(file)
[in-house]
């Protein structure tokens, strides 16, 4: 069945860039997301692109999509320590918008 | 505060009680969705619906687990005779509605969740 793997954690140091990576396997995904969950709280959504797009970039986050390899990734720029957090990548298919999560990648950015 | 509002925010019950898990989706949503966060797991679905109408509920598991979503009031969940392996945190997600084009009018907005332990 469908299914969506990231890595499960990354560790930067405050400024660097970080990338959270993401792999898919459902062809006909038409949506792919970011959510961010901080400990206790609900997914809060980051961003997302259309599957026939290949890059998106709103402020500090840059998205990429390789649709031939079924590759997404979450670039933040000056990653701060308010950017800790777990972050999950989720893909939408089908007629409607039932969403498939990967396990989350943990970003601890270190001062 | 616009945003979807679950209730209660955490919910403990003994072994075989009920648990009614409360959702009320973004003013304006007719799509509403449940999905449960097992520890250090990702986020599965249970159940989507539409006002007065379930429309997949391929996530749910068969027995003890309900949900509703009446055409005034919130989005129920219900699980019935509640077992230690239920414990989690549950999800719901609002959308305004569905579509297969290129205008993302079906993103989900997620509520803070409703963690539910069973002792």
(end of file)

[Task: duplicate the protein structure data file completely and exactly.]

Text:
[in-house]
């Protein structure tokens, strides 16, 4: 069945860039997301692109999509320590918008 | 505060009680969705619906687990005779509605969740 793997954690140091990576396997995904969950709280959504797009970039986050390899990734720029957090990548298919999560990648950015 | 509002925010019950898990989706949503966060797991679905109408509920598991979503009031969940392996945190997600084009009018907005332990 469908299914969506990231890595499960990354560790930067405050400024660097970080990338959270993401792999898919459902062809006909038409949506792919970011959510961010901080400990206790609900997914809060980051961003997302259309599957026939290949890059998106709103402020500090840059998205990429390789649709031939079924590759997404979450670039933040000056990653701060308010950017800790777990972050999950989720893909939408089908007629409607039932969403498939990967396990989350943990970003601890270190001062 | 616009945003979807679950209730209660955490919910403990003994072994075989009920648990009614409360959702009320973004003013304006007719799509509403449940999905449960097992520890250090990702986020599965249970159940989507539409006002007065379930429309997949391929996530749910068969027995003890309900949900509703009446055409005034919130989005129920219900699980019935509640077992230690239920414990989690549950999800719901609002959308305004569905579509297969290129205008993302079906993103989900997620509520803070409703963690539910069973002792």